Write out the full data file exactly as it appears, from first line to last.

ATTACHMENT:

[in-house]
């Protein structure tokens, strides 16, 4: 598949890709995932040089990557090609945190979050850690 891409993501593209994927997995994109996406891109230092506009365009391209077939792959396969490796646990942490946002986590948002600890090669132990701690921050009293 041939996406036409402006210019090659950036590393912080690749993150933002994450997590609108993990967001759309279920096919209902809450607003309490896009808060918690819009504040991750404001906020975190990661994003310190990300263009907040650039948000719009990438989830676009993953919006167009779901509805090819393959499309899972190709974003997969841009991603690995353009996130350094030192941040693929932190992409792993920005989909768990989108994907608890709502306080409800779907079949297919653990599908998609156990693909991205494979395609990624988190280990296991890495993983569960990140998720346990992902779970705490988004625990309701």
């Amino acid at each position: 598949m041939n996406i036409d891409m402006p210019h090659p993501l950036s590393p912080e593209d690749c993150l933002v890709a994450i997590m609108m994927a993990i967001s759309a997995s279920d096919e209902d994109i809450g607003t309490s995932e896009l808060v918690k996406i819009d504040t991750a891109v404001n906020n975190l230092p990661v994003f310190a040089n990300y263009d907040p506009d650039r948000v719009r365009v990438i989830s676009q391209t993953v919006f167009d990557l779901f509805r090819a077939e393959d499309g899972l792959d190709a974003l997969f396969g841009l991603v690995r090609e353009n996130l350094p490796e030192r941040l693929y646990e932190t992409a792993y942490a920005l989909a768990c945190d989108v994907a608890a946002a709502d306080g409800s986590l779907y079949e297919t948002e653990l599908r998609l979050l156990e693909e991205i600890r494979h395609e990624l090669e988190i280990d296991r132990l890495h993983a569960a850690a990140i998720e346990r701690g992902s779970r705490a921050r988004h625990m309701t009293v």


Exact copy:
[in-house]
């Protein structure tokens, strides 16, 4: 598949890709995932040089990557090609945190979050850690 891409993501593209994927997995994109996406891109230092506009365009391209077939792959396969490796646990942490946002986590948002600890090669132990701690921050009293 041939996406036409402006210019090659950036590393912080690749993150933002994450997590609108993990967001759309279920096919209902809450607003309490896009808060918690819009504040991750404001906020975190990661994003310190990300263009907040650039948000719009990438989830676009993953919006167009779901509805090819393959499309899972190709974003997969841009991603690995353009996130350094030192941040693929932190992409792993920005989909768990989108994907608890709502306080409800779907079949297919653990599908998609156990693909991205494979395609990624988190280990296991890495993983569960990140998720346990992902779970705490988004625990309701």
């Amino acid at each position: 598949m041939n996406i036409d891409m402006p210019h090659p993501l950036s590393p912080e593209d690749c993150l933002v890709a994450i997590m609108m994927a993990i967001s759309a997995s279920d096919e209902d994109i809450g607003t309490s995932e896009l808060v918690k996406i819009d504040t991750a891109v404001n906020n975190l230092p990661v994003f310190a040089n990300y263009d907040p506009d650039r948000v719009r365009v990438i989830s676009q391209t993953v919006f167009d990557l779901f509805r090819a077939e393959d499309g899972l792959d190709a974003l997969f396969g841009l991603v690995r090609e353009n996130l350094p490796e030192r941040l693929y646990e932190t992409a792993y942490a920005l989909a768990c945190d989108v994907a608890a946002a709502d306080g409800s986590l779907y079949e297919t948002e653990l599908r998609l979050l156990e693909e991205i600890r494979h395609e990624l090669e988190i280990d296991r132990l890495h993983a569960a850690a990140i998720e346990r701690g992902s779970r705490a921050r988004h625990m309701t009293v």